September 02 , 2018.



La Réunion , Piton de la Fournaise :

Latitude: 21.244°S Longitude: 55.708°E
Summit elevation: 2632 m

Piton de la Fournaise is a basaltic hot spot volcano located in the southeast of La Réunion Island (Indian Ocean). Piton de la Fournaise first erupted about 500,000 years ago. Its volcanic activity is characterized by frequent effusive eruptions (with emissions of lava fountains and lava flows) that occur on average twice a year since 1998. More rarely, larger explosive eruptions (with blocks covering the summit area and ash emissions that can disperse over long distances) have happened in the past with a centennial recurrence rate. Most of the current eruptive activity (97% during the last 300 years) occurs from vents inside the Enclos Fouqué caldera. A few eruptions, however, have occurred from vents outside the caldera (most recently in 1977, 1986, and 1998).


Since late 1979, the activity of Piton de la Fournaise is monitored by the Piton de la Fournaise Volcanological Observatory (Observatoire Volcanologique du Piton de la Fournaise – OVPF), from Institut de Physique du Globe de Paris (IPGP).

In August 2018, the OVPF recorded at Piton de La Fournaise:
• 36 shallow volcano-tectonic earthquakes (0 to 2 km depth) below the summit craters;
• 2 deep earthquakes (>2 km depth below the surface);
• 161 rockfalls (inside the Cratère Dolomieu or along the cliff of the Enclos Fouqué caldera).
The volcano-tectonic activity below the Piton de la Fournaise summit remained low in August 2018 (36 summit volcanotectonic earthquakes and 2 deep earthquakes in one month.

The edifice inflation, which was recorded since the end of the July, 13 2018 eruption, stopped at the beginning of August. Since then, the OVPF deformation networks did not record any significant deformation


Illustration of the deformation over 2 months. Here are shown baselines (variation of distance between two GPS receivers) crossing the Piton de la Fournaise building, at the top (at the top), at the base of the terminal cone (in the middle) and in the far field (at the bottom ) (see location on the associated maps). A rise is synonymous with elongation and therefore swelling of the volcano; conversely, a decrease is synonymous with contraction and therefore deflation of the volcano. Any periods colored in light pink correspond to eruptions.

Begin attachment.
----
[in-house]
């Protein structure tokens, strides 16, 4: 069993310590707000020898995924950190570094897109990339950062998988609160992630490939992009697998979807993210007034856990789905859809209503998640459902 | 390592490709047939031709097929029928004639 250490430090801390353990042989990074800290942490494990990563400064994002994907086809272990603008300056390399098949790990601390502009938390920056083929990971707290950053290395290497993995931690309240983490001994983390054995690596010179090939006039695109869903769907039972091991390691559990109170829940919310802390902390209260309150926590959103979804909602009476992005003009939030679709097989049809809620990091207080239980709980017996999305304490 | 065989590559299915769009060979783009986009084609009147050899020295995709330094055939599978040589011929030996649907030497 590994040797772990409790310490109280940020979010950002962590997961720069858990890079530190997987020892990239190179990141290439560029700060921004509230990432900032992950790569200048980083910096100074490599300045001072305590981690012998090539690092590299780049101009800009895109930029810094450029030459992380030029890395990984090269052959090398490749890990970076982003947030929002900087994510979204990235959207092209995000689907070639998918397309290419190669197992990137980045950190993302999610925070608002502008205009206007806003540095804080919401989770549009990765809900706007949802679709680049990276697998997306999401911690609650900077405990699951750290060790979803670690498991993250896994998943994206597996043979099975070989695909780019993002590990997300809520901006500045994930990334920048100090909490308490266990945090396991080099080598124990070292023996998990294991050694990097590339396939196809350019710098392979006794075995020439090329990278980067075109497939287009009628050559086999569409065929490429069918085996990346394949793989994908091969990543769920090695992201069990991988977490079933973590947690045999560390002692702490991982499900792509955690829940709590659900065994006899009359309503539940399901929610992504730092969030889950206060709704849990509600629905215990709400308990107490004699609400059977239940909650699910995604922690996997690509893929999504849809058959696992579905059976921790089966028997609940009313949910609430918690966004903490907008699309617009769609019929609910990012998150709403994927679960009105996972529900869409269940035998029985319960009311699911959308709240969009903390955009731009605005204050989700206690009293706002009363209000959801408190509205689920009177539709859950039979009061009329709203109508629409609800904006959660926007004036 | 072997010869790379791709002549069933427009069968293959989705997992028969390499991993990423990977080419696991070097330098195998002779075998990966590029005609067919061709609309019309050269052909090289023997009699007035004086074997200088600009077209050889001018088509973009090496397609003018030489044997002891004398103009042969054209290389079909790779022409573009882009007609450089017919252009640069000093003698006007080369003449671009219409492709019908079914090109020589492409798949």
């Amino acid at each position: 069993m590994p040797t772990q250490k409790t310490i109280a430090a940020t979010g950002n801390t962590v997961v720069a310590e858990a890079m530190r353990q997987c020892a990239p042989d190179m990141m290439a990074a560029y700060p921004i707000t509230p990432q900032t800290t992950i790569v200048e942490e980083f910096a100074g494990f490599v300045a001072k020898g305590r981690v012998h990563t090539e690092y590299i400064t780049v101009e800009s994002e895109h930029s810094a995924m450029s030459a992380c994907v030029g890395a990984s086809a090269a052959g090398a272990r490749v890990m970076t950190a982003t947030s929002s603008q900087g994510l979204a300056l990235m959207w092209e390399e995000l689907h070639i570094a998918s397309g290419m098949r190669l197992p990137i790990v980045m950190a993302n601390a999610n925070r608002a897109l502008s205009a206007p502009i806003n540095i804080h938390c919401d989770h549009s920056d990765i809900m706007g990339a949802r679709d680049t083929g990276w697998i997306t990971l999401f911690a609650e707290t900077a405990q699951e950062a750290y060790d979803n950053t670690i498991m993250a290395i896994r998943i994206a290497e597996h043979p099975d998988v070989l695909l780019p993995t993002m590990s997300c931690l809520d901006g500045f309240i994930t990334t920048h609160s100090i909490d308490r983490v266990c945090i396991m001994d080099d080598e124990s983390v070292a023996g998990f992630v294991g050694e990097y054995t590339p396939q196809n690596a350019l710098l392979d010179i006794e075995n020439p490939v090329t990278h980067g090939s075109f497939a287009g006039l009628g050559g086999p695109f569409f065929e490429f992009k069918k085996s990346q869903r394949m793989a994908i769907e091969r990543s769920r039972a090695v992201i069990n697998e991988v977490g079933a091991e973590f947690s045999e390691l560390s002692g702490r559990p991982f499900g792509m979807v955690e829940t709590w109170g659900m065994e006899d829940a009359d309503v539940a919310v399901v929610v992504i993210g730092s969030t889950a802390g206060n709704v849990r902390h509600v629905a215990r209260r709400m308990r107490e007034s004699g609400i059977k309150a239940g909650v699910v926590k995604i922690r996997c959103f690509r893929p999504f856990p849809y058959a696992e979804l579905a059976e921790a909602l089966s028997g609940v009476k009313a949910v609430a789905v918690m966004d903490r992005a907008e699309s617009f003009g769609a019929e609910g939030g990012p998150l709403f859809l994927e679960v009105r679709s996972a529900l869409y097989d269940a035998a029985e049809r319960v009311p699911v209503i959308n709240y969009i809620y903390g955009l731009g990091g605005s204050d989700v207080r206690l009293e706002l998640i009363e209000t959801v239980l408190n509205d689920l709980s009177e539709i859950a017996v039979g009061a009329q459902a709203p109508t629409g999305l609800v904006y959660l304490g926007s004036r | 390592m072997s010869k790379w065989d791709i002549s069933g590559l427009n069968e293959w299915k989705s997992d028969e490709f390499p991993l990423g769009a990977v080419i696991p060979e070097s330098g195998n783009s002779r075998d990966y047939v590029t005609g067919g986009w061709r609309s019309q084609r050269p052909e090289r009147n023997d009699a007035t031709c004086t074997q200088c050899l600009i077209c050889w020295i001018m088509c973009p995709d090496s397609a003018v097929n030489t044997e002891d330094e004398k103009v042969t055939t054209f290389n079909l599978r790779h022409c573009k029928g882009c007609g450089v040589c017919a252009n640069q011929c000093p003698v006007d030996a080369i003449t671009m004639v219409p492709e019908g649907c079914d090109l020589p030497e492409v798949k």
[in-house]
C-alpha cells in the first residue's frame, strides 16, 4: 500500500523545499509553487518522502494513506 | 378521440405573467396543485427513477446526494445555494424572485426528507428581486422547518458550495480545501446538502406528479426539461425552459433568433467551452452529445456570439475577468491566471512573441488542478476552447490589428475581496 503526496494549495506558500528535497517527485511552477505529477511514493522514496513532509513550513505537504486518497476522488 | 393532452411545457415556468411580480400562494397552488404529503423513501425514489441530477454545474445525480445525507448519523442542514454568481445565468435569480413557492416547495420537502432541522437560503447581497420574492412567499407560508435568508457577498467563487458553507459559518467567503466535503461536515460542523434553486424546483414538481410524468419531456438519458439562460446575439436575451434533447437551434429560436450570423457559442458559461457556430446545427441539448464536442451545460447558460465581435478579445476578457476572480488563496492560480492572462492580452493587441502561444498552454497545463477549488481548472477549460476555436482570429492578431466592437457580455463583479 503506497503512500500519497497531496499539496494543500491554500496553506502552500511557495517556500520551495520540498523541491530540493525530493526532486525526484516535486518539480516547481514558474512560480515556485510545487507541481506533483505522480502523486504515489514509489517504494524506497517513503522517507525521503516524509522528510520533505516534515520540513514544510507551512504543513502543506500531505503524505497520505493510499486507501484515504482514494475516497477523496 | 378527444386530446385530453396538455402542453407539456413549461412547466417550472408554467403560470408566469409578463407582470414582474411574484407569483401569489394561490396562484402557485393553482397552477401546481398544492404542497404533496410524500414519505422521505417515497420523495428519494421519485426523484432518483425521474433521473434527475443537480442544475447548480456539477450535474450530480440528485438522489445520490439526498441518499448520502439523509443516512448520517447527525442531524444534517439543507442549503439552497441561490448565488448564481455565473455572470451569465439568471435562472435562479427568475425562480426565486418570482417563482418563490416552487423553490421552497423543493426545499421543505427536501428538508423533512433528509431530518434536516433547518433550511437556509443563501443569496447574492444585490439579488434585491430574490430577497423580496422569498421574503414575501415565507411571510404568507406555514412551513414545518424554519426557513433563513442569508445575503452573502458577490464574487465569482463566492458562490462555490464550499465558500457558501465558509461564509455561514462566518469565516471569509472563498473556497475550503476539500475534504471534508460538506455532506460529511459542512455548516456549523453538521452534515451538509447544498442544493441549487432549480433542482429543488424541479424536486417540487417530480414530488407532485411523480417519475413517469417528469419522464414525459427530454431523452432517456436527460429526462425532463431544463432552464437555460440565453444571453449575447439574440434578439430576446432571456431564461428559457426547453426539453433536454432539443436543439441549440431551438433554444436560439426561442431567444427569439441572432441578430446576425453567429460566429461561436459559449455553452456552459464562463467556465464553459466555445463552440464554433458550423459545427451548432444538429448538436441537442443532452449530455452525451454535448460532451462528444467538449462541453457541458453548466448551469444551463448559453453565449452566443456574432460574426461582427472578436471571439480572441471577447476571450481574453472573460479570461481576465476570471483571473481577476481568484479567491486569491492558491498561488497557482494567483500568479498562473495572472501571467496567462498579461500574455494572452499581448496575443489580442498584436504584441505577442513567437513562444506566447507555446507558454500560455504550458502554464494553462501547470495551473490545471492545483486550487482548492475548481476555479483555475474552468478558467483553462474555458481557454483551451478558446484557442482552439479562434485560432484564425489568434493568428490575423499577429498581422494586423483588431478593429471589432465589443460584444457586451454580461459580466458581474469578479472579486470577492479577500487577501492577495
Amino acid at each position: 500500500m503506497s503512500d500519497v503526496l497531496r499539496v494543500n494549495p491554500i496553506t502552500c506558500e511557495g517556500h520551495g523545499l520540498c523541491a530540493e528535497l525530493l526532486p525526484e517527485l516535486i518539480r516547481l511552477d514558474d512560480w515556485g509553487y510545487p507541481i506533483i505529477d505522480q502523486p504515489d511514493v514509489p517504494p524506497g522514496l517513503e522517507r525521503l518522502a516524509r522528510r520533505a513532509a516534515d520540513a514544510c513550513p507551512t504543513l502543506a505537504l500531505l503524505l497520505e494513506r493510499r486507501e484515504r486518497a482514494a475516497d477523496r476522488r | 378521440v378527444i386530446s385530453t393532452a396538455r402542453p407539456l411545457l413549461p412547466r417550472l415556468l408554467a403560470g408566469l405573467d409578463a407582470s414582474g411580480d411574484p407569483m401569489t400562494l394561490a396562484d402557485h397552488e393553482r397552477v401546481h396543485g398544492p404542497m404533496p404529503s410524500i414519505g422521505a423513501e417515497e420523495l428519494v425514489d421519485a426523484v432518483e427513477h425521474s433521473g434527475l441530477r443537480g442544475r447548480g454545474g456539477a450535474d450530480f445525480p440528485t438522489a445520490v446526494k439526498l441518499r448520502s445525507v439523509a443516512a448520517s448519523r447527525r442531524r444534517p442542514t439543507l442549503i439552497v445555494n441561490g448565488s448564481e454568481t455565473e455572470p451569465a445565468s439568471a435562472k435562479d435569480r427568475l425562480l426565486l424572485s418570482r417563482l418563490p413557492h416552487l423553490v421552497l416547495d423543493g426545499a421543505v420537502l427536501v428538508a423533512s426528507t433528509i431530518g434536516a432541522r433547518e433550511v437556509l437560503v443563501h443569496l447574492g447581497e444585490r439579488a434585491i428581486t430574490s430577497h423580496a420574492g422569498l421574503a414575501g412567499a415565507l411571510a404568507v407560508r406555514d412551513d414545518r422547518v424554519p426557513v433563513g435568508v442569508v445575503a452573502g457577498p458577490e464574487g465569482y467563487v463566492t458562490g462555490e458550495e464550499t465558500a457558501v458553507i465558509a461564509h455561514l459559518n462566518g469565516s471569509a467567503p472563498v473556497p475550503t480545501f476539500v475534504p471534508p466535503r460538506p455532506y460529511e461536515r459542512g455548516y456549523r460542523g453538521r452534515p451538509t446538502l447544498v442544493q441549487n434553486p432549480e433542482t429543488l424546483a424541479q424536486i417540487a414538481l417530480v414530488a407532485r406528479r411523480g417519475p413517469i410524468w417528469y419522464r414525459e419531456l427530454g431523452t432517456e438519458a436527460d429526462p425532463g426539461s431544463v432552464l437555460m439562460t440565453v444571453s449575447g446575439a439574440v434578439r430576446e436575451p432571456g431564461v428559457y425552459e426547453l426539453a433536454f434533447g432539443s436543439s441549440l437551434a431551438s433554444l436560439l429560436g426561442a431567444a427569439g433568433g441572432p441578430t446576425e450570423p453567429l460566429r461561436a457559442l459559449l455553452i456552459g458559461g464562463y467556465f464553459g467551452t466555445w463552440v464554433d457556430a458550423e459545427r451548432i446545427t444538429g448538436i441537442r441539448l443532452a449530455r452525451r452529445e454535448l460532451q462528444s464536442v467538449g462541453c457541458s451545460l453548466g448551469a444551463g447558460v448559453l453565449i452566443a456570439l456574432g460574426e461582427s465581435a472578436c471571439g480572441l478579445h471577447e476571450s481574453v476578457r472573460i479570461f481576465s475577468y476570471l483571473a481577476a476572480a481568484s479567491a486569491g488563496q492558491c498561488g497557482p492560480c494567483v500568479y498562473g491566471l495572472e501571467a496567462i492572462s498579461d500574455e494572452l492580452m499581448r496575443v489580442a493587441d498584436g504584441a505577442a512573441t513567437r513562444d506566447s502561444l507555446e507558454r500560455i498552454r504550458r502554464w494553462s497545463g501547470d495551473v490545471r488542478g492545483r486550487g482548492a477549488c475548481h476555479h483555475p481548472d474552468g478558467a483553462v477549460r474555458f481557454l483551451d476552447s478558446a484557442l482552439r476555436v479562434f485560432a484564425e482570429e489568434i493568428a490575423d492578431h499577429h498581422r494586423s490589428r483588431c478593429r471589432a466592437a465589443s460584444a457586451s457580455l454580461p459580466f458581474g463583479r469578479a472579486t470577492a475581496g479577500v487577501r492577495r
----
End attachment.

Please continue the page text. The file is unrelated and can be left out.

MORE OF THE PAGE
Gas geochemistry
CO 2 concentration in the soil
– In the far field ( i.e. at the Plaine des Cafres and Plaine des Palmistes sectors ) : in August, CO2 concentrations in the soil were stable at intermediate values .
– In the near field ( i.e. at the « Gîte du volcan » sector ) : the CO2 concentrations in the soil were stable at low values (except the last measurements on August 29).

Deep magma recharge and pressurization of the shallow magma reservoir that had resumed following the end of the July 13 eruption appear to have stopped after early August.
Nevertheless, the soil CO2 concentrations in the far-field (Plaine des Cafres, Plaine des Palmistes) are still high, which are signs of magma being present at great depth.

Note that since 2016, deep magma recharge below Piton de la Fournaise is discontinuous and occurs in pulses. For example, several periods ranging from 15 to ~80 days that were characterized by no deformation and low seismic activity have been observed in 2016 and 2017. Given the amount of magma that is already stored within the shallow magma reservoir, any new influx of magma from depth into the reservoir could potentially trigger the onset of a new eruption, as observed in 2016 or 2017. At that time, a high state of initial reservoir pressurization is thought to be the reason for relatively short time spans (of only 1-25 days) between evidence of deep magmatic feeding (from seismicity and ground deformation) and the onset of a new eruption.

Source : OVPF.

Photo : B Duyck. G. Vitton.


Ecuador / Galapagos , Sierra Negra :

End of the current eruptive episode.
Over the past week, the monitoring parameters of the Sierra Negra volcano, located on Isabela Island in the Galapagos, have been steadily declining. This volcano initiated the current eruptive process in the afternoon of June 26 this year after several months of turbulence. The eruption was characterized by the continuous emission of lava flows along 5 eruptive fissures located on the north and northwest flanks of the volcano, areas far removed from the inhabited area of Puerto Villamil. The presence of 5 activity pulses that showed an increase in the rate of lava emission was highlighted. These pulses were observed due to an increase in the number and energy levels of thermal anomalies and were detected as volcanic tremor pulses.

According to the follow-up carried out by the IGEPN, the eruption was divided into two main phases:
• The first phase lasted less than a day (only June 26th), but it was the most energetic. During this period, all cracks (1, 2, 3, 4 and 5) were active, emitting lava flows up to 7 km downstream without reaching the sea.
• On the other hand, the second eruptive phase lasted about 57 days (from June 27 to August 23) and focused on crack 4. During this period, the lava flows released reached the sea on the 6th July, increasing the area of ​​Ecuadorian territory by 1.5 km2 in the Elizabeth Bay area.
During this eruptive period, the Sierra Negra volcano emitted lava flows that covered about 30.6 km2. Thanks to the permanent monitoring network, information from the IGEPN and the satellites have shown that the eruptive activity has decreased during the last week, announcing the end of this eruptive episode which lasted 58 days. It is not excluded that in the future a new episode may occur, as has been the case in previous eruptions on the Galapagos volcanoes, so that constant monitoring is maintained.

Follow-up of the eruptive period: